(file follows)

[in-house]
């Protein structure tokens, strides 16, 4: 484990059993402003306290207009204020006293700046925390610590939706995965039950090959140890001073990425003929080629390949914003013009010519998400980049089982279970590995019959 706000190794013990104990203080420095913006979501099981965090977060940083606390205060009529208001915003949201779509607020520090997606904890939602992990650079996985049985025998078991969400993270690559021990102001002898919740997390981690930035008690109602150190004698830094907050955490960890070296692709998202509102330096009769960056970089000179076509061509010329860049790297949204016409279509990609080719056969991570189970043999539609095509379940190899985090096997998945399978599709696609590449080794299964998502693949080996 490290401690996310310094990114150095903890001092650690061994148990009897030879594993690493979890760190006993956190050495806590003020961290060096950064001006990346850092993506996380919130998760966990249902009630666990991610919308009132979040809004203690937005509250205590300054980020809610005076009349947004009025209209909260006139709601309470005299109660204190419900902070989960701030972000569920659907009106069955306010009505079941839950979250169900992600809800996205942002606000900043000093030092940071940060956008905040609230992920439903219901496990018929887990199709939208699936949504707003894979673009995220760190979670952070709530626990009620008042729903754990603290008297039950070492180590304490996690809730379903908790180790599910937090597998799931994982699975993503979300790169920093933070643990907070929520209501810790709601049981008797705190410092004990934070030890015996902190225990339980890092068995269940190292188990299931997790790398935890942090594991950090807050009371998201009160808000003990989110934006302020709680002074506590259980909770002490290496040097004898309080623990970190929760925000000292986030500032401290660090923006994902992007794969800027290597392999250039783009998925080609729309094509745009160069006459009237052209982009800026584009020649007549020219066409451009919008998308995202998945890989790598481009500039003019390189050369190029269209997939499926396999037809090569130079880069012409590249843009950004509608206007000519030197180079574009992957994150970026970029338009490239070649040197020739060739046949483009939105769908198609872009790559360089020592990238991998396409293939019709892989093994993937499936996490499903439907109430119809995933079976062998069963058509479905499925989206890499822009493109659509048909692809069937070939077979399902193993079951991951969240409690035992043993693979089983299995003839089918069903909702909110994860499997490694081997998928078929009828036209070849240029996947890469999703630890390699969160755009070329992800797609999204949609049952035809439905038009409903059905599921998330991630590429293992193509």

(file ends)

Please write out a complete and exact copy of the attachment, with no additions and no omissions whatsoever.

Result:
[in-house]
């Protein structure tokens, strides 16, 4: 484990059993402003306290207009204020006293700046925390610590939706995965039950090959140890001073990425003929080629390949914003013009010519998400980049089982279970590995019959 706000190794013990104990203080420095913006979501099981965090977060940083606390205060009529208001915003949201779509607020520090997606904890939602992990650079996985049985025998078991969400993270690559021990102001002898919740997390981690930035008690109602150190004698830094907050955490960890070296692709998202509102330096009769960056970089000179076509061509010329860049790297949204016409279509990609080719056969991570189970043999539609095509379940190899985090096997998945399978599709696609590449080794299964998502693949080996 490290401690996310310094990114150095903890001092650690061994148990009897030879594993690493979890760190006993956190050495806590003020961290060096950064001006990346850092993506996380919130998760966990249902009630666990991610919308009132979040809004203690937005509250205590300054980020809610005076009349947004009025209209909260006139709601309470005299109660204190419900902070989960701030972000569920659907009106069955306010009505079941839950979250169900992600809800996205942002606000900043000093030092940071940060956008905040609230992920439903219901496990018929887990199709939208699936949504707003894979673009995220760190979670952070709530626990009620008042729903754990603290008297039950070492180590304490996690809730379903908790180790599910937090597998799931994982699975993503979300790169920093933070643990907070929520209501810790709601049981008797705190410092004990934070030890015996902190225990339980890092068995269940190292188990299931997790790398935890942090594991950090807050009371998201009160808000003990989110934006302020709680002074506590259980909770002490290496040097004898309080623990970190929760925000000292986030500032401290660090923006994902992007794969800027290597392999250039783009998925080609729309094509745009160069006459009237052209982009800026584009020649007549020219066409451009919008998308995202998945890989790598481009500039003019390189050369190029269209997939499926396999037809090569130079880069012409590249843009950004509608206007000519030197180079574009992957994150970026970029338009490239070649040197020739060739046949483009939105769908198609872009790559360089020592990238991998396409293939019709892989093994993937499936996490499903439907109430119809995933079976062998069963058509479905499925989206890499822009493109659509048909692809069937070939077979399902193993079951991951969240409690035992043993693979089983299995003839089918069903909702909110994860499997490694081997998928078929009828036209070849240029996947890469999703630890390699969160755009070329992800797609999204949609049952035809439905038009409903059905599921998330991630590429293992193509």